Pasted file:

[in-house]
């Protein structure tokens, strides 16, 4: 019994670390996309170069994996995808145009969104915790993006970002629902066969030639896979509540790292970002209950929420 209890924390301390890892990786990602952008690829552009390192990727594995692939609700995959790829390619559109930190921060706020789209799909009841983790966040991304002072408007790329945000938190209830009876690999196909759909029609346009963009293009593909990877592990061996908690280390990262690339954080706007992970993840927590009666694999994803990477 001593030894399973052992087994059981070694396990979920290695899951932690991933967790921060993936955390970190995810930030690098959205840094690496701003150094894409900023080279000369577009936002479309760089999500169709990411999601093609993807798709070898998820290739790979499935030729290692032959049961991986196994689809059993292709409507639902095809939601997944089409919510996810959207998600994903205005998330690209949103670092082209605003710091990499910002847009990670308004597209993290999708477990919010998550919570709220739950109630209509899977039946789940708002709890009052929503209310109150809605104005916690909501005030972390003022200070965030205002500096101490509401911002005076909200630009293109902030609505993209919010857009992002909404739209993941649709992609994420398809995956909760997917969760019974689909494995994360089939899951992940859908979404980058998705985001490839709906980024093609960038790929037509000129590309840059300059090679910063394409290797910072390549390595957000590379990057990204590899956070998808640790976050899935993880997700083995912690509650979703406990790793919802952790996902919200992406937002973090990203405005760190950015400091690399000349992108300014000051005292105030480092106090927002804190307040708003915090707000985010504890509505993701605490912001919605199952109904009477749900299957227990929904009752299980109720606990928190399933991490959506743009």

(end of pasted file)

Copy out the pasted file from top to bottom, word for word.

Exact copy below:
[in-house]
């Protein structure tokens, strides 16, 4: 019994670390996309170069994996995808145009969104915790993006970002629902066969030639896979509540790292970002209950929420 209890924390301390890892990786990602952008690829552009390192990727594995692939609700995959790829390619559109930190921060706020789209799909009841983790966040991304002072408007790329945000938190209830009876690999196909759909029609346009963009293009593909990877592990061996908690280390990262690339954080706007992970993840927590009666694999994803990477 001593030894399973052992087994059981070694396990979920290695899951932690991933967790921060993936955390970190995810930030690098959205840094690496701003150094894409900023080279000369577009936002479309760089999500169709990411999601093609993807798709070898998820290739790979499935030729290692032959049961991986196994689809059993292709409507639902095809939601997944089409919510996810959207998600994903205005998330690209949103670092082209605003710091990499910002847009990670308004597209993290999708477990919010998550919570709220739950109630209509899977039946789940708002709890009052929503209310109150809605104005916690909501005030972390003022200070965030205002500096101490509401911002005076909200630009293109902030609505993209919010857009992002909404739209993941649709992609994420398809995956909760997917969760019974689909494995994360089939899951992940859908979404980058998705985001490839709906980024093609960038790929037509000129590309840059300059090679910063394409290797910072390549390595957000590379990057990204590899956070998808640790976050899935993880997700083995912690509650979703406990790793919802952790996902919200992406937002973090990203405005760190950015400091690399000349992108300014000051005292105030480092106090927002804190307040708003915090707000985010504890509505993701605490912001919605199952109904009477749900299957227990929904009752299980109720606990928190399933991490959506743009």